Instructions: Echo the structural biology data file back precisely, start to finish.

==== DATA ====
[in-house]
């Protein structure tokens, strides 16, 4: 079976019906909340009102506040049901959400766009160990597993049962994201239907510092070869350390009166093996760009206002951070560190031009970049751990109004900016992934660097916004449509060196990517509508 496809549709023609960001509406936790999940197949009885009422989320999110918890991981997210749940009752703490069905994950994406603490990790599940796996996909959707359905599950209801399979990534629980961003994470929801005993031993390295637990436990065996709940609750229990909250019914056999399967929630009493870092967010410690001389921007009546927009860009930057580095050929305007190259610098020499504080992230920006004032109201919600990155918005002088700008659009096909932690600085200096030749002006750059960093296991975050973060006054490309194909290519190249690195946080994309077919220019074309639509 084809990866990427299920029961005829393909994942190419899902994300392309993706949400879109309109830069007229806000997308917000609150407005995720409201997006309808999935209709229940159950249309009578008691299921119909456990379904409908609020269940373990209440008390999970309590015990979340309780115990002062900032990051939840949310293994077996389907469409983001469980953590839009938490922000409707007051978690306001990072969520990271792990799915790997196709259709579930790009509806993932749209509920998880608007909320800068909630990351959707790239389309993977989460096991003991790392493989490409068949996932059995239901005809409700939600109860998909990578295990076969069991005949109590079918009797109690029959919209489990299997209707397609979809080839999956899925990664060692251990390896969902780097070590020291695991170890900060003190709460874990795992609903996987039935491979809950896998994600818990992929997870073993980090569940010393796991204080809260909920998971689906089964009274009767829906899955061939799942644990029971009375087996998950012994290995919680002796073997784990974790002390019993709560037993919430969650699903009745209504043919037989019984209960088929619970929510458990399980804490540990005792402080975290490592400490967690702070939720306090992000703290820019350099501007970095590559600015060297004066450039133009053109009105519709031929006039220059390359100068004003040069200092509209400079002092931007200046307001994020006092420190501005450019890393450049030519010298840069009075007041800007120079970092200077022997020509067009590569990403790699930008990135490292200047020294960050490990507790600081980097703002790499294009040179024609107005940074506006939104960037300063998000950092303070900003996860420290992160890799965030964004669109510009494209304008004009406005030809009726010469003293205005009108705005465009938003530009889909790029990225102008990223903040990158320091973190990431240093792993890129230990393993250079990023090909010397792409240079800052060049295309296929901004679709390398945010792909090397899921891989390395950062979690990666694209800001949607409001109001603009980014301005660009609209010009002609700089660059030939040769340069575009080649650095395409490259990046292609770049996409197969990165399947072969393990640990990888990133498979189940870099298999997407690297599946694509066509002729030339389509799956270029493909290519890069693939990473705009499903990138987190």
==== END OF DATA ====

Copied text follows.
[in-house]
């Protein structure tokens, strides 16, 4: 079976019906909340009102506040049901959400766009160990597993049962994201239907510092070869350390009166093996760009206002951070560190031009970049751990109004900016992934660097916004449509060196990517509508 496809549709023609960001509406936790999940197949009885009422989320999110918890991981997210749940009752703490069905994950994406603490990790599940796996996909959707359905599950209801399979990534629980961003994470929801005993031993390295637990436990065996709940609750229990909250019914056999399967929630009493870092967010410690001389921007009546927009860009930057580095050929305007190259610098020499504080992230920006004032109201919600990155918005002088700008659009096909932690600085200096030749002006750059960093296991975050973060006054490309194909290519190249690195946080994309077919220019074309639509 084809990866990427299920029961005829393909994942190419899902994300392309993706949400879109309109830069007229806000997308917000609150407005995720409201997006309808999935209709229940159950249309009578008691299921119909456990379904409908609020269940373990209440008390999970309590015990979340309780115990002062900032990051939840949310293994077996389907469409983001469980953590839009938490922000409707007051978690306001990072969520990271792990799915790997196709259709579930790009509806993932749209509920998880608007909320800068909630990351959707790239389309993977989460096991003991790392493989490409068949996932059995239901005809409700939600109860998909990578295990076969069991005949109590079918009797109690029959919209489990299997209707397609979809080839999956899925990664060692251990390896969902780097070590020291695991170890900060003190709460874990795992609903996987039935491979809950896998994600818990992929997870073993980090569940010393796991204080809260909920998971689906089964009274009767829906899955061939799942644990029971009375087996998950012994290995919680002796073997784990974790002390019993709560037993919430969650699903009745209504043919037989019984209960088929619970929510458990399980804490540990005792402080975290490592400490967690702070939720306090992000703290820019350099501007970095590559600015060297004066450039133009053109009105519709031929006039220059390359100068004003040069200092509209400079002092931007200046307001994020006092420190501005450019890393450049030519010298840069009075007041800007120079970092200077022997020509067009590569990403790699930008990135490292200047020294960050490990507790600081980097703002790499294009040179024609107005940074506006939104960037300063998000950092303070900003996860420290992160890799965030964004669109510009494209304008004009406005030809009726010469003293205005009108705005465009938003530009889909790029990225102008990223903040990158320091973190990431240093792993890129230990393993250079990023090909010397792409240079800052060049295309296929901004679709390398945010792909090397899921891989390395950062979690990666694209800001949607409001109001603009980014301005660009609209010009002609700089660059030939040769340069575009080649650095395409490259990046292609770049996409197969990165399947072969393990640990990888990133498979189940870099298999997407690297599946694509066509002729030339389509799956270029493909290519890069693939990473705009499903990138987190």